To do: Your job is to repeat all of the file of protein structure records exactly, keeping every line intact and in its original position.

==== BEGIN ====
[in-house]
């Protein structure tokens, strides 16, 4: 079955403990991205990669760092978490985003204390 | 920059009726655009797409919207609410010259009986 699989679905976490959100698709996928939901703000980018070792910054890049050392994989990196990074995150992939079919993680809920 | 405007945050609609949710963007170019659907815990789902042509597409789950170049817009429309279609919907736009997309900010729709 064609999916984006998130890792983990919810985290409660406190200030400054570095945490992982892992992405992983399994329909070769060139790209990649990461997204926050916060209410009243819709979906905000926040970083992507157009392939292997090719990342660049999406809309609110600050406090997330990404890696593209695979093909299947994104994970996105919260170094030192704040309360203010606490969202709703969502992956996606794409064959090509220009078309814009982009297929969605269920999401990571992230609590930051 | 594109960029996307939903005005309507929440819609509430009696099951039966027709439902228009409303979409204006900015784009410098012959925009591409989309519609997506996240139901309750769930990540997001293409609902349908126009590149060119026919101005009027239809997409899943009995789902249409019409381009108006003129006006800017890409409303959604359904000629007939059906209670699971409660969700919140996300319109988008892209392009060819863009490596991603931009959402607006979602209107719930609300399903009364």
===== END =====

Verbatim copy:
[in-house]
């Protein structure tokens, strides 16, 4: 079955403990991205990669760092978490985003204390 | 920059009726655009797409919207609410010259009986 699989679905976490959100698709996928939901703000980018070792910054890049050392994989990196990074995150992939079919993680809920 | 405007945050609609949710963007170019659907815990789902042509597409789950170049817009429309279609919907736009997309900010729709 064609999916984006998130890792983990919810985290409660406190200030400054570095945490992982892992992405992983399994329909070769060139790209990649990461997204926050916060209410009243819709979906905000926040970083992507157009392939292997090719990342660049999406809309609110600050406090997330990404890696593209695979093909299947994104994970996105919260170094030192704040309360203010606490969202709703969502992956996606794409064959090509220009078309814009982009297929969605269920999401990571992230609590930051 | 594109960029996307939903005005309507929440819609509430009696099951039966027709439902228009409303979409204006900015784009410098012959925009591409989309519609997506996240139901309750769930990540997001293409609902349908126009590149060119026919101005009027239809997409899943009995789902249409019409381009108006003129006006800017890409409303959604359904000629007939059906209670699971409660969700919140996300319109988008892209392009060819863009490596991603931009959402607006979602209107719930609300399903009364």